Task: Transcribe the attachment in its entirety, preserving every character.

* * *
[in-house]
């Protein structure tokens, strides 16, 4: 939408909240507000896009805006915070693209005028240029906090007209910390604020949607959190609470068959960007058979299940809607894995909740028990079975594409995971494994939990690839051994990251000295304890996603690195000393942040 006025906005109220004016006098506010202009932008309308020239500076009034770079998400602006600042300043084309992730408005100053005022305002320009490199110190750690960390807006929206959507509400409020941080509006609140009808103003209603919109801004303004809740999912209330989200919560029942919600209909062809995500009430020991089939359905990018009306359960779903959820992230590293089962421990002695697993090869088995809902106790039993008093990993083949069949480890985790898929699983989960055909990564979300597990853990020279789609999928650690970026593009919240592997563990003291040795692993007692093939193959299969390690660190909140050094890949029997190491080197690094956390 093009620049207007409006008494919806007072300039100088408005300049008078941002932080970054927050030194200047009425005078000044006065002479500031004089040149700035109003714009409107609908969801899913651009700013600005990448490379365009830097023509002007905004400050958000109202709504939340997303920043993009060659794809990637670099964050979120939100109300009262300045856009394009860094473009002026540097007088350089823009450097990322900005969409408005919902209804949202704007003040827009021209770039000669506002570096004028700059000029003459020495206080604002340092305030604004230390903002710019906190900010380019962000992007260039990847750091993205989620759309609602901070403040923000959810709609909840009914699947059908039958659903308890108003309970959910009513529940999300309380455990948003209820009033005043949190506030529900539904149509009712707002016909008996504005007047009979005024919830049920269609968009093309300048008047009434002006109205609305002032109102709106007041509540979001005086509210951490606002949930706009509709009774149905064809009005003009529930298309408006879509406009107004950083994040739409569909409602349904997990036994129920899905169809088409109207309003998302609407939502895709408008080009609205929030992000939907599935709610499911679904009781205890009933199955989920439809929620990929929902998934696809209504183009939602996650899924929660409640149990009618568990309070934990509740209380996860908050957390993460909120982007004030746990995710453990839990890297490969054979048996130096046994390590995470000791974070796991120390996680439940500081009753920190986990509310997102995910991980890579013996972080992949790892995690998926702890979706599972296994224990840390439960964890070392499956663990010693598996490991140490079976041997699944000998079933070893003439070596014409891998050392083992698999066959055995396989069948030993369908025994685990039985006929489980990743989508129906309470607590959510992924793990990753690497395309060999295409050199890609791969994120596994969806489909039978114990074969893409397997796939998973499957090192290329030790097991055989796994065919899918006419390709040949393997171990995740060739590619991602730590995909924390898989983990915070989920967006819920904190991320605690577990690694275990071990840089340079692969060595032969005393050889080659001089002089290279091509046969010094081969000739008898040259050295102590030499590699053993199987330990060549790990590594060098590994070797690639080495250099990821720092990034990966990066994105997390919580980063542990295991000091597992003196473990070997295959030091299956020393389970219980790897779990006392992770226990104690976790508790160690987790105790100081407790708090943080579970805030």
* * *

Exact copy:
[in-house]
């Protein structure tokens, strides 16, 4: 939408909240507000896009805006915070693209005028240029906090007209910390604020949607959190609470068959960007058979299940809607894995909740028990079975594409995971494994939990690839051994990251000295304890996603690195000393942040 006025906005109220004016006098506010202009932008309308020239500076009034770079998400602006600042300043084309992730408005100053005022305002320009490199110190750690960390807006929206959507509400409020941080509006609140009808103003209603919109801004303004809740999912209330989200919560029942919600209909062809995500009430020991089939359905990018009306359960779903959820992230590293089962421990002695697993090869088995809902106790039993008093990993083949069949480890985790898929699983989960055909990564979300597990853990020279789609999928650690970026593009919240592997563990003291040795692993007692093939193959299969390690660190909140050094890949029997190491080197690094956390 093009620049207007409006008494919806007072300039100088408005300049008078941002932080970054927050030194200047009425005078000044006065002479500031004089040149700035109003714009409107609908969801899913651009700013600005990448490379365009830097023509002007905004400050958000109202709504939340997303920043993009060659794809990637670099964050979120939100109300009262300045856009394009860094473009002026540097007088350089823009450097990322900005969409408005919902209804949202704007003040827009021209770039000669506002570096004028700059000029003459020495206080604002340092305030604004230390903002710019906190900010380019962000992007260039990847750091993205989620759309609602901070403040923000959810709609909840009914699947059908039958659903308890108003309970959910009513529940999300309380455990948003209820009033005043949190506030529900539904149509009712707002016909008996504005007047009979005024919830049920269609968009093309300048008047009434002006109205609305002032109102709106007041509540979001005086509210951490606002949930706009509709009774149905064809009005003009529930298309408006879509406009107004950083994040739409569909409602349904997990036994129920899905169809088409109207309003998302609407939502895709408008080009609205929030992000939907599935709610499911679904009781205890009933199955989920439809929620990929929902998934696809209504183009939602996650899924929660409640149990009618568990309070934990509740209380996860908050957390993460909120982007004030746990995710453990839990890297490969054979048996130096046994390590995470000791974070796991120390996680439940500081009753920190986990509310997102995910991980890579013996972080992949790892995690998926702890979706599972296994224990840390439960964890070392499956663990010693598996490991140490079976041997699944000998079933070893003439070596014409891998050392083992698999066959055995396989069948030993369908025994685990039985006929489980990743989508129906309470607590959510992924793990990753690497395309060999295409050199890609791969994120596994969806489909039978114990074969893409397997796939998973499957090192290329030790097991055989796994065919899918006419390709040949393997171990995740060739590619991602730590995909924390898989983990915070989920967006819920904190991320605690577990690694275990071990840089340079692969060595032969005393050889080659001089002089290279091509046969010094081969000739008898040259050295102590030499590699053993199987330990060549790990590594060098590994070797690639080495250099990821720092990034990966990066994105997390919580980063542990295991000091597992003196473990070997295959030091299956020393389970219980790897779990006392992770226990104690976790508790160690987790105790100081407790708090943080579970805030």